Lameness is a reality of equine life. At one point or another, most horse owners must face the conundrum of the lame horse. Ranging from “a little off” to non-weight-bearing on one leg, lameness is one of the most common medical conditions of horses and a common cause of lost performance and training time.
However, a horse can’t point to where it hurts. Often, a veterinarian can isolate the affected leg and possibly the region of the leg through visual and manipulative examination, but to determine the cause of the lameness, the location must be further pinpointed.
Veterinarians use perineural anesthesia, commonly called “nerve blocks,” to isolate the painful area of the limb. Nerve blocks work by effectively interrupting the transmission of the pain signal from the affected area to the brain. When the painful area is below the region that is anesthetized, the horse no longer perceives the pain, and its gait will temporarily improve.
To understand how and why veterinarians use nerve blocks, it is helpful to have a basic understanding of the anatomy of the equine limb and the actions of the anesthetic drugs.
Finding the source of the lameness
After each nerve block injection, the veterinarian observes the horse's gait. An improved gait indicates the source of pain is in the area associated with the particular block. New window.
The equine limb is composed of skin, muscle, tendon, ligament, blood vessels, nerve, bone, synovial (joint) structures, and keratin (hoof). It is a complex system relying on multiple interactions for movement and to counteract gravity. Lameness can arise from any one or more of these tissues, and it is possible for a horse to experience lameness arising from more than one source at a time.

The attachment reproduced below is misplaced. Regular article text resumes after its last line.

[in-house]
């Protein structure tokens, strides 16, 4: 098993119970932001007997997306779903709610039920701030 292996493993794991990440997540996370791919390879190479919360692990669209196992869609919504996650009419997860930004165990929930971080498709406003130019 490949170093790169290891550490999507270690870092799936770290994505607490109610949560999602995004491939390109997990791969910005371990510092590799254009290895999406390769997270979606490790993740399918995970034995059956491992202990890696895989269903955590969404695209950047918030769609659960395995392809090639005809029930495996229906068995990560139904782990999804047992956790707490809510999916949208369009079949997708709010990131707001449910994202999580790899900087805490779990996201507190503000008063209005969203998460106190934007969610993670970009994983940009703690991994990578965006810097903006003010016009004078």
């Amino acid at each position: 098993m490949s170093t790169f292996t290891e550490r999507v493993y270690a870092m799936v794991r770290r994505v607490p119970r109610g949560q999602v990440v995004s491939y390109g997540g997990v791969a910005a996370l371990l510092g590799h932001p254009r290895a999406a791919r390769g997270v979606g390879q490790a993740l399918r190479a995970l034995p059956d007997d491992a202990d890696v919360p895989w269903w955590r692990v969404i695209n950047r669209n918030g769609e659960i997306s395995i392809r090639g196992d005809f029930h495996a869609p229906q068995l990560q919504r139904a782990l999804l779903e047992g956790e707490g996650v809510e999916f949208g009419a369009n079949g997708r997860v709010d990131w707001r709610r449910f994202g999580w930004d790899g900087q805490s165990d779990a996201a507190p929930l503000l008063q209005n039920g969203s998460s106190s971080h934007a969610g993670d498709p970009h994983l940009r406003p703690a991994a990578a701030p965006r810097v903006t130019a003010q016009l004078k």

Pain sensation is conveyed from the affected area to the brain by efferent nerves. The main nerve branches in the lower limbs (front and hind) travel down the back (palmar or plantar) aspect of the leg on either side of the leg (medial and lateral).
Nerve blocks are used at specific points along these nerves in order to localize pain to a region. Nerve blocks do not generally indicate the specific tissue(s) involved in the lameness, but they give the veterinarian clues as to where to focus diagnostics, such as X-rays and/or ultrasound.
Drugs used in horse nerve blocks
Two drugs are most commonly used in nerve blocks:
- Lidocaine – 2% lidocaine hydrochloride. Rapidly effective, short-acting (60 minutes duration, with maximum effect at 15 minutes), irritating.
- Mepivacaine (Carbocaine) – 2% mepivacaine hydrochloride. Somewhat longer lasting (gait characteristics persist beyond 2 hours, though full effect is seen only for 15-60 minutes), less irritating than lidocaine.
Because these drugs temporarily interrupt the transmission of pain sensation along the nerve, improvement in the horse’s gait following injection at specific sites along the nerve generally indicates that the affected region is located below (distal to) the block. However, interpretation of nerve blocks is not as simple as “either/or” for several reasons:
- A horse may have several sources of lameness in one leg. If one affected area is distal to the block, but another area remains "unblocked," the horse may still show lameness; however, the degree and/or character of that lameness may change.
- Accuracy of desensitization of the nerve is generally greater in the lower limb (below the knee or hock) than in the upper limb where there is more soft tissue.
- Anatomy varies. Horses are individuals, and the nervous anatomy may vary from one horse to another. Aberrant nerve branches can and do exist, and these branches may not be desensitized with the block.